Nov. 17, 2014 | Volume XXII, Issue 14

Browner, speakers address water issues and challenges at 18th annual PIEC

Published: February 27th, 2012

Category: Events, News

Carol Browner speaks at PIEC

Carol Browner (JD 79) spoke of her work experiences under the Clinton and Obama Administration and of the importance to protect the environment during her keynote address at PIEC Friday. (Photo by Marcela Suter)

Forty years ago, drivers could buy a gallon of gasoline with just a few coins, the Cuyahoga River smoldered rather than flowed and the two most significant water laws in our state and nation — the Florida Water Resources Act and the Clean Water Act — took effect.

“No question. The waters are cleaner. We’re closer to the goals of the Clean Water Act,” said Jonathan Cannon, a PIEC panelist and former Environmental Protection Agency general counsel, said. “But we seem to have hit a plateau.”

More than 300 registrants attended panels and events held Thursday through Saturday at UF Law’s 18th annual Public Interest Environmental Conference, “Fishable, Swimmable? 40 Years of Water Law in Florida and the United States.” The conference brought together land use lawyers, journalists, legislators, authors, historians and water warriors from across the nation.

Speaker after speaker, including keynote addresses from Richard Ausness (JD 68) and longtime federal environmental policymaker Carol Browner (JD 79), came together for a weekend with one unified message: We’re not swimming; we’re sinking.

“It’s sort of like a midlife crisis,” said Richard Hamann, another PIEC panelist and assistant director of UF Law’s Center for Governmental Responsibility. “That’s where we’re at now.”

In celebration of the 40th anniversary of former UF Law Dean Frank Maloney drafting the Florida Water Resources Act (FWRA), an act that created a statewide system of five water management districts to govern the Sunshine State’s water, this year’s PIEC fell smack dab in the middle of a political whirlpool over what to do with the state’s water.

In what would be the largest change to the FWRA in 40 years, the Florida Legislature is debating a bill that would redefine state water rights.

Florida law subjects all state waters to permitting based on “beneficial use in the public interest.” The bill before the Legislature would remove reclaimed water, wastewater that is treated for reuse, from consideration as a “water of the state” and give ownership of that water to the utility companies who control its distribution. The water management districts would, if the bill passes, lose control over reclaimed water.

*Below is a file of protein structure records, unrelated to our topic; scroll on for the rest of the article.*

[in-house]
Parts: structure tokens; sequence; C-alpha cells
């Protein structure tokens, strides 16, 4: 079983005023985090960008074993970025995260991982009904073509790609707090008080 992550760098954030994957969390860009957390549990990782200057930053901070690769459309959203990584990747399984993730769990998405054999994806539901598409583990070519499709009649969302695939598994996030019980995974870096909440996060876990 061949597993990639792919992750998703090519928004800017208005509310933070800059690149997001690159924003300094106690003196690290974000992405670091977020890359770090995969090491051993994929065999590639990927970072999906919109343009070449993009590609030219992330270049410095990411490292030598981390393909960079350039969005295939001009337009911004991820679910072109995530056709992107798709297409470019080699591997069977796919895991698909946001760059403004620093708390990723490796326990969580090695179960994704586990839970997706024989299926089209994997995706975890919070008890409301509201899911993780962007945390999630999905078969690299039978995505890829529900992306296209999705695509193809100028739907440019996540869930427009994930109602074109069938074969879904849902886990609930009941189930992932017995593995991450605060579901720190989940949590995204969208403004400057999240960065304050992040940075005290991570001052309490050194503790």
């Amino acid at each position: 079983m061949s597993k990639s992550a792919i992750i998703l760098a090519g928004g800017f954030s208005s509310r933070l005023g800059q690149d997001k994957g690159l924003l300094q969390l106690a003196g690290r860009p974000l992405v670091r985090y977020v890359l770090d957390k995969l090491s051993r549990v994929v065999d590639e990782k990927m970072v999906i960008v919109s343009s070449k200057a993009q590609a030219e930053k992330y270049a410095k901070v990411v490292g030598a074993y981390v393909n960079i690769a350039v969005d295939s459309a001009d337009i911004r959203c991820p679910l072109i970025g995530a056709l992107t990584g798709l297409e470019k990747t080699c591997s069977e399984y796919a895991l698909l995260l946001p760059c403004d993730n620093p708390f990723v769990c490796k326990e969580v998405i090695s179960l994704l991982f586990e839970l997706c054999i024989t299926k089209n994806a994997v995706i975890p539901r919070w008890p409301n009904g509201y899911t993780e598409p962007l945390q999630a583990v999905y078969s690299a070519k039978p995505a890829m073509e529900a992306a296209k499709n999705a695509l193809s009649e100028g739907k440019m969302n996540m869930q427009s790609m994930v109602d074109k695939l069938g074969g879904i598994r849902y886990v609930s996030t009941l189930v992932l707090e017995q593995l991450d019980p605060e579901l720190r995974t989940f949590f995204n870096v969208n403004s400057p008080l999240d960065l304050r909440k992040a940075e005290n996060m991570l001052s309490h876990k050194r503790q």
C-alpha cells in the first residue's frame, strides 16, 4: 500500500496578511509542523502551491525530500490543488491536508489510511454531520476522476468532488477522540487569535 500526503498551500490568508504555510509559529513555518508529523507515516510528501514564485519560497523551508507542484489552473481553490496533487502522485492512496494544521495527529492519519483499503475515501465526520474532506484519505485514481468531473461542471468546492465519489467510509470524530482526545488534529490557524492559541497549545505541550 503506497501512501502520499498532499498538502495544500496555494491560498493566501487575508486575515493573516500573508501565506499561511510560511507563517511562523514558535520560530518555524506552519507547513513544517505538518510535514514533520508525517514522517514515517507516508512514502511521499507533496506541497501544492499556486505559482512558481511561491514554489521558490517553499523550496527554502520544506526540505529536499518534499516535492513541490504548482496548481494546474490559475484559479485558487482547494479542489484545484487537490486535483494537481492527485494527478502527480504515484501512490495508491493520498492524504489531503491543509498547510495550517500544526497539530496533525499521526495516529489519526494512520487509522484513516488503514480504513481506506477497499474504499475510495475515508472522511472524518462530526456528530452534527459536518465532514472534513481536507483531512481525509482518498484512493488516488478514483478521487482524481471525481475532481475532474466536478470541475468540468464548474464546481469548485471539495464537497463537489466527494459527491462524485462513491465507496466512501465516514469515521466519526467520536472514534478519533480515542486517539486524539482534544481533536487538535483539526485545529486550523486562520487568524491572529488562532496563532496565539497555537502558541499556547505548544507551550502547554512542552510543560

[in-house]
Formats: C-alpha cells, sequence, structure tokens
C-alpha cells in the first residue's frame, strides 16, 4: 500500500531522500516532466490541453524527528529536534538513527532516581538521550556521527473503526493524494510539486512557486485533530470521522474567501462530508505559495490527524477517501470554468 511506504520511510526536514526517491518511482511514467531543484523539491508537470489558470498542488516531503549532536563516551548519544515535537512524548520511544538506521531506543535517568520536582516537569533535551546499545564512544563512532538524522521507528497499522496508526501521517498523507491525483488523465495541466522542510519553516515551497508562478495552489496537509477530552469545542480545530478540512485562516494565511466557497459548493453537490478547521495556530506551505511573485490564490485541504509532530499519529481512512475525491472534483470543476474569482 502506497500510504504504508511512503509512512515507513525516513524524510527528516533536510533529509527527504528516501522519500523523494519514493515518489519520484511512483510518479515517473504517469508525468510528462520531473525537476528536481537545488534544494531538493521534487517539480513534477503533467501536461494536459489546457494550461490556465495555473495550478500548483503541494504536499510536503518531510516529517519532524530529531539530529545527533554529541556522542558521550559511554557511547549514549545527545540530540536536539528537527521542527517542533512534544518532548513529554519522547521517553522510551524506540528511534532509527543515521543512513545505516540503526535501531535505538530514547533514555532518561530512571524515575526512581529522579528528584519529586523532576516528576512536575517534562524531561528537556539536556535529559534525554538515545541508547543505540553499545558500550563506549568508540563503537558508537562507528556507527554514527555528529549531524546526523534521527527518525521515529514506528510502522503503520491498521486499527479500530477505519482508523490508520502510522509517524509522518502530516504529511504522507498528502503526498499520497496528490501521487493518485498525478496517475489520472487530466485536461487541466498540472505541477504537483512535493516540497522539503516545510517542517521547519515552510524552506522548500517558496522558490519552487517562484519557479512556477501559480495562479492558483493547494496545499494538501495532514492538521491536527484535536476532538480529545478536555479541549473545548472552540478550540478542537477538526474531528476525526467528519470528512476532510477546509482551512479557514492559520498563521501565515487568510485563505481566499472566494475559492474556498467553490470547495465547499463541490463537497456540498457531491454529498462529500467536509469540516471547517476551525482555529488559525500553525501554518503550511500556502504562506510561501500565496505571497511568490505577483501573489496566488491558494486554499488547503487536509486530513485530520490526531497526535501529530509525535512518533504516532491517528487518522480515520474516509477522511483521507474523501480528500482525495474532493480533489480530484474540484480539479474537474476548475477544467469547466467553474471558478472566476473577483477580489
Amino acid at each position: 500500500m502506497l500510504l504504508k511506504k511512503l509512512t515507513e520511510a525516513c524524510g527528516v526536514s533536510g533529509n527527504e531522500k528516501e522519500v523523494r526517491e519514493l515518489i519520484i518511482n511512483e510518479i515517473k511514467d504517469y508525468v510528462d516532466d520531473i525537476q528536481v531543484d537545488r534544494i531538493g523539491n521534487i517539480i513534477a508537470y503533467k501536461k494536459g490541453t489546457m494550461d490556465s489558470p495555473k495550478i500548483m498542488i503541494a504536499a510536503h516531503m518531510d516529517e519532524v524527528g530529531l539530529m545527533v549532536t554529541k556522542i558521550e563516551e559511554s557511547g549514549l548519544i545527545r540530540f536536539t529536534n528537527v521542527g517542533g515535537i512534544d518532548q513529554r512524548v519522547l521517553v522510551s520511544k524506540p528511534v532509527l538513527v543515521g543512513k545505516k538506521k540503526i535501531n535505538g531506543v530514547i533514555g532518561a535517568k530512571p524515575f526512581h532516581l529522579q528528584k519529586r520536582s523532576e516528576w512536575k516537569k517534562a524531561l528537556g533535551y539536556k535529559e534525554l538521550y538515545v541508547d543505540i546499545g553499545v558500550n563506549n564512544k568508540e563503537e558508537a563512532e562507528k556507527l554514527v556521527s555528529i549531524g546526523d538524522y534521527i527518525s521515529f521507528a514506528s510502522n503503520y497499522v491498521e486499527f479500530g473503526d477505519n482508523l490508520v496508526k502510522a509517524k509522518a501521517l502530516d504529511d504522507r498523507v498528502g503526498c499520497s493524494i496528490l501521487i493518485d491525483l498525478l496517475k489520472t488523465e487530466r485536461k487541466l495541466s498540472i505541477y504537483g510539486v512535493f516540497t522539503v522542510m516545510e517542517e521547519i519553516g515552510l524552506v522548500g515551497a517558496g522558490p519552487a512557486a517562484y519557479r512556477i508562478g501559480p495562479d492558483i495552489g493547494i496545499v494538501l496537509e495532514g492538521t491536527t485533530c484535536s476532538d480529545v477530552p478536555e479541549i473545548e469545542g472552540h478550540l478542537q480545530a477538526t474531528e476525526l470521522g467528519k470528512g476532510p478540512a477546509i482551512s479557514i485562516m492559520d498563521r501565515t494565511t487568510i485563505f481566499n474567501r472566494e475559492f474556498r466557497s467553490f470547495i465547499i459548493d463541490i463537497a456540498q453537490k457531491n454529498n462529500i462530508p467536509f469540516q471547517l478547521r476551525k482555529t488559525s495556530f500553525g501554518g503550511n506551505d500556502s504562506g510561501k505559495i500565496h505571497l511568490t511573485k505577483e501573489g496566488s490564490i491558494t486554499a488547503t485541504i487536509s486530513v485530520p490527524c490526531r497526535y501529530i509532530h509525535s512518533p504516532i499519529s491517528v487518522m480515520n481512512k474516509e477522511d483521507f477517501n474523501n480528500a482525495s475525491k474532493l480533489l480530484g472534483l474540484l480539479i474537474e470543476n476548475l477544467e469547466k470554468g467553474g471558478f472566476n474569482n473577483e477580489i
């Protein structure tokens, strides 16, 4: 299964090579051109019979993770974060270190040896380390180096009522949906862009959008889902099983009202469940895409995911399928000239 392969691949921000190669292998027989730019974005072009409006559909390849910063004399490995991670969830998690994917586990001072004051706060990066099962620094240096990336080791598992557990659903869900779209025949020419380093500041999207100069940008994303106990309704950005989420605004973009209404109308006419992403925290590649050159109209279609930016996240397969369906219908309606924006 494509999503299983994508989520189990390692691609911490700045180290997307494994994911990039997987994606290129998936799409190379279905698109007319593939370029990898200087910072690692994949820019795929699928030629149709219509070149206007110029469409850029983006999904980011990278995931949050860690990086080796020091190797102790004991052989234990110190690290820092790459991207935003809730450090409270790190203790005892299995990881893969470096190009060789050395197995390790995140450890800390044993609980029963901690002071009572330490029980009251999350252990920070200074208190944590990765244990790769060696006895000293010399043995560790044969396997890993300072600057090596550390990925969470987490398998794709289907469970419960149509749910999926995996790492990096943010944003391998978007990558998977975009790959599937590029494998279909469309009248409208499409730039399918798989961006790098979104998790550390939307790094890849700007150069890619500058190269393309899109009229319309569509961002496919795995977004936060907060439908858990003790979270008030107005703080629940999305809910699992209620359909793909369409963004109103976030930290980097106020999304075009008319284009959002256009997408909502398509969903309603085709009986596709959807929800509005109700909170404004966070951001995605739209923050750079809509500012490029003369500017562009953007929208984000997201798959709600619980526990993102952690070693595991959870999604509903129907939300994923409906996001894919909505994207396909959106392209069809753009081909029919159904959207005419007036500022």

In most states, the issue of who owns cleaned sewage would be a rather unimportant question. But for Florida, the state leading the nation in reclaimed water use with 10 percent of the state’s daily water needs, a state often plagued by droughts and saddled with watering restrictions, the issue of who owns sewage is vital.

“The decision makers have lost sight of what doctors take an oath on, and that’s ‘Do no harm,'” said Daniel Fernandez (JD 76), an assistant professor at Florida Gulf Coast University’s Lugert School of Business.

And in the nation’s fourth-most-populous state with a population that’s nearly tripled since the Clean Water Act and the FWRA became law, the issue of water has only grown in importance over the years.

“We have three times as many people as we did 40 years ago. We have to create all this water,” said Henry Dean, former executive director of both the St. John’s River Water Management District and the South Florida Water Management District. “You can’t make chicken salad out of chicken feathers.”

Even Browner, one of the conference’s keynote speakers, a former secretary of Florida’s Department of Environmental Regulation, EPA administrator during the entire 1990s and White House Office of Energy and Climate Change Policy director during the first half of the Obama administration, had a sobering view of Florida’s watery narrative.

“Water is Florida’s lifeblood; it’s what our economy is based on,” she said in her keynote address. “Imagine if Texas was treating its oil like we treated our water. We’d be horrified.”

But Browner also provided hope to conference attendees at the annual PIEC banquet.

“The responsibility of environmental protection is one that will always be with us,” she said. “We must rededicate ourselves to solve these challenges. I’m not suggesting that this will be easy, but we have to get started.”

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